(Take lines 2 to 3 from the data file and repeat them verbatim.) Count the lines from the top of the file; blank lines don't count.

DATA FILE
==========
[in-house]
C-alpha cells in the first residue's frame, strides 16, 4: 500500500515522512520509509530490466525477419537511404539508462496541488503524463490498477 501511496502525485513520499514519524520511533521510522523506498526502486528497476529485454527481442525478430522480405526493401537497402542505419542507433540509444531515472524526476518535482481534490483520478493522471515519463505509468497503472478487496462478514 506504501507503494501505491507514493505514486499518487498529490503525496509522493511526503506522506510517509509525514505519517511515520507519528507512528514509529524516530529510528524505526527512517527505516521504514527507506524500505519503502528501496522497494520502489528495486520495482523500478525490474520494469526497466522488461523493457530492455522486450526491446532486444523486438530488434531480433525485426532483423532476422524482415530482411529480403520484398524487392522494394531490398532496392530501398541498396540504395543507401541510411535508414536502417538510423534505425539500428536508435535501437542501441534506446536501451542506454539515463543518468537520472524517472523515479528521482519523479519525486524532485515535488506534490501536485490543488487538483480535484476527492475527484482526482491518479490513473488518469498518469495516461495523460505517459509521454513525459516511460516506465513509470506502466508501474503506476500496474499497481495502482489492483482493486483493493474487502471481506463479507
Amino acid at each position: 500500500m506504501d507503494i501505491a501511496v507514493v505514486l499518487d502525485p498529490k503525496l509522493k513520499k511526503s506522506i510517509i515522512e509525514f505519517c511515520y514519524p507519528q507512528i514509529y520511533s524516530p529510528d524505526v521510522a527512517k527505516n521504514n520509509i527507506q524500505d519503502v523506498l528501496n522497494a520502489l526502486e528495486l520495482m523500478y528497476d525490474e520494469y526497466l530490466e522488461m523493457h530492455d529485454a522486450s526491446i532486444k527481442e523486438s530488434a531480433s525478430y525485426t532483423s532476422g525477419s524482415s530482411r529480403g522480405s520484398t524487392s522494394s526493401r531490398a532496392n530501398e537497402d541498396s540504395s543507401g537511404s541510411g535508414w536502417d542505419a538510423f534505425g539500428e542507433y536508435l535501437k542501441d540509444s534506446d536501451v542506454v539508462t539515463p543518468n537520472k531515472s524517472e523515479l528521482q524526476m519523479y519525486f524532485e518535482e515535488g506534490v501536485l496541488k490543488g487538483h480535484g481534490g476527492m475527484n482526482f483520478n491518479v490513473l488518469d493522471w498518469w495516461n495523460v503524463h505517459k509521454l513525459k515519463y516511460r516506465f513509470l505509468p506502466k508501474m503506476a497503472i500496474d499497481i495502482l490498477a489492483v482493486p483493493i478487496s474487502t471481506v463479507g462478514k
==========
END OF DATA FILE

C-alpha cells in the first residue's frame, strides 16, 4: 500500500515522512520509509530490466525477419537511404539508462496541488503524463490498477 501511496502525485513520499514519524520511533521510522523506498526502486528497476529485454527481442525478430522480405526493401537497402542505419542507433540509444531515472524526476518535482481534490483520478493522471515519463505509468497503472478487496462478514 506504501507503494501505491507514493505514486499518487498529490503525496509522493511526503506522506510517509509525514505519517511515520507519528507512528514509529524516530529510528524505526527512517527505516521504514527507506524500505519503502528501496522497494520502489528495486520495482523500478525490474520494469526497466522488461523493457530492455522486450526491446532486444523486438530488434531480433525485426532483423532476422524482415530482411529480403520484398524487392522494394531490398532496392530501398541498396540504395543507401541510411535508414536502417538510423534505425539500428536508435535501437542501441534506446536501451542506454539515463543518468537520472524517472523515479528521482519523479519525486524532485515535488506534490501536485490543488487538483480535484476527492475527484482526482491518479490513473488518469498518469495516461495523460505517459509521454513525459516511460516506465513509470506502466508501474503506476500496474499497481495502482489492483482493486483493493474487502471481506463479507
Amino acid at each position: 500500500m506504501d507503494i501505491a501511496v507514493v505514486l499518487d502525485p498529490k503525496l509522493k513520499k511526503s506522506i510517509i515522512e509525514f505519517c511515520y514519524p507519528q507512528i514509529y520511533s524516530p529510528d524505526v521510522a527512517k527505516n521504514n520509509i527507506q524500505d519503502v523506498l528501496n522497494a520502489l526502486e528495486l520495482m523500478y528497476d525490474e520494469y526497466l530490466e522488461m523493457h530492455d529485454a522486450s526491446i532486444k527481442e523486438s530488434a531480433s525478430y525485426t532483423s532476422g525477419s524482415s530482411r529480403g522480405s520484398t524487392s522494394s526493401r531490398a532496392n530501398e537497402d541498396s540504395s543507401g537511404s541510411g535508414w536502417d542505419a538510423f534505425g539500428e542507433y536508435l535501437k542501441d540509444s534506446d536501451v542506454v539508462t539515463p543518468n537520472k531515472s524517472e523515479l528521482q524526476m519523479y519525486f524532485e518535482e515535488g506534490v501536485l496541488k490543488g487538483h480535484g481534490g476527492m475527484n482526482f483520478n491518479v490513473l488518469d493522471w498518469w495516461n495523460v503524463h505517459k509521454l513525459k515519463y516511460r516506465f513509470l505509468p506502466k508501474m503506476a497503472i500496474d499497481i495502482l490498477a489492483v482493486p483493493i478487496s474487502t471481506v463479507g462478514k